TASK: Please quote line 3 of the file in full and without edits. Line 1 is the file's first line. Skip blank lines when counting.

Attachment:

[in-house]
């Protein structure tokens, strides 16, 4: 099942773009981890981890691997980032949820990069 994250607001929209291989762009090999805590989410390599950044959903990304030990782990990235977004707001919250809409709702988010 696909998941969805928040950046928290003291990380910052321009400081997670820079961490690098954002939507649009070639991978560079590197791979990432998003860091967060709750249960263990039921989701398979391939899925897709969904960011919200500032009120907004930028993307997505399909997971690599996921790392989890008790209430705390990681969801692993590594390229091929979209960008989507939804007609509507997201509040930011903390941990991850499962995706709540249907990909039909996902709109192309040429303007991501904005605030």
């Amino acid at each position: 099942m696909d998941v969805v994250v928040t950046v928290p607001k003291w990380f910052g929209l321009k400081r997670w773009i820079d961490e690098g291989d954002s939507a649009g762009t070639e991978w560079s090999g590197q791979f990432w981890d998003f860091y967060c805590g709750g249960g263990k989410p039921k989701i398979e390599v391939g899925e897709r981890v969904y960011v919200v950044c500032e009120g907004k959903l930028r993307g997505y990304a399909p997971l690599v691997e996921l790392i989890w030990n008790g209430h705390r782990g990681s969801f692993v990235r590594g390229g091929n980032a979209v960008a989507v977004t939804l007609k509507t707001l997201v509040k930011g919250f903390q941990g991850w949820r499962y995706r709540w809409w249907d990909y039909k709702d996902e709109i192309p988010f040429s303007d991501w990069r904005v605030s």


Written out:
């Amino acid at each position: 099942m696909d998941v969805v994250v928040t950046v928290p607001k003291w990380f910052g929209l321009k400081r997670w773009i820079d961490e690098g291989d954002s939507a649009g762009t070639e991978w560079s090999g590197q791979f990432w981890d998003f860091y967060c805590g709750g249960g263990k989410p039921k989701i398979e390599v391939g899925e897709r981890v969904y960011v919200v950044c500032e009120g907004k959903l930028r993307g997505y990304a399909p997971l690599v691997e996921l790392i989890w030990n008790g209430h705390r782990g990681s969801f692993v990235r590594g390229g091929n980032a979209v960008a989507v977004t939804l007609k509507t707001l997201v509040k930011g919250f903390q941990g991850w949820r499962y995706r709540w809409w249907d990909y039909k709702d996902e709109i192309p988010f040429s303007d991501w990069r904005v605030s």